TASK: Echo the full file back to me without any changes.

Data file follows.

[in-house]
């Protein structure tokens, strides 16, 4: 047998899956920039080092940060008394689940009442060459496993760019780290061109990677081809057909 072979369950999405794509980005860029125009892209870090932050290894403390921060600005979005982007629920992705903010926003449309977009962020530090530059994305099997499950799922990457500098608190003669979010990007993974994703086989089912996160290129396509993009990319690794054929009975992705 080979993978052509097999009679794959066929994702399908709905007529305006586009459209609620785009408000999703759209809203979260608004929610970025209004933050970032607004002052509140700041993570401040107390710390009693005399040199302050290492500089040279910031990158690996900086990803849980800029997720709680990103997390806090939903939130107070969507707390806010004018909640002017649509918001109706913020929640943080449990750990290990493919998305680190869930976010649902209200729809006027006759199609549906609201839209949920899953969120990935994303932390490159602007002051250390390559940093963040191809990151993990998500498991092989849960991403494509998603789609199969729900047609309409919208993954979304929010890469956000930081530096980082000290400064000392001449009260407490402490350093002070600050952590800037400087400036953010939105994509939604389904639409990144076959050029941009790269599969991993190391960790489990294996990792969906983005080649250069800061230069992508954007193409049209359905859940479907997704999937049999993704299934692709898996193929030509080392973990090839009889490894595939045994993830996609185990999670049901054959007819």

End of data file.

[in-house]
């Protein structure tokens, strides 16, 4: 047998899956920039080092940060008394689940009442060459496993760019780290061109990677081809057909 072979369950999405794509980005860029125009892209870090932050290894403390921060600005979005982007629920992705903010926003449309977009962020530090530059994305099997499950799922990457500098608190003669979010990007993974994703086989089912996160290129396509993009990319690794054929009975992705 080979993978052509097999009679794959066929994702399908709905007529305006586009459209609620785009408000999703759209809203979260608004929610970025209004933050970032607004002052509140700041993570401040107390710390009693005399040199302050290492500089040279910031990158690996900086990803849980800029997720709680990103997390806090939903939130107070969507707390806010004018909640002017649509918001109706913020929640943080449990750990290990493919998305680190869930976010649902209200729809006027006759199609549906609201839209949920899953969120990935994303932390490159602007002051250390390559940093963040191809990151993990998500498991092989849960991403494509998603789609199969729900047609309409919208993954979304929010890469956000930081530096980082000290400064000392001449009260407490402490350093002070600050952590800037400087400036953010939105994509939604389904639409990144076959050029941009790269599969991993190391960790489990294996990792969906983005080649250069800061230069992508954007193409049209359905859940479907997704999937049999993704299934692709898996193929030509080392973990090839009889490894595939045994993830996609185990999670049901054959007819």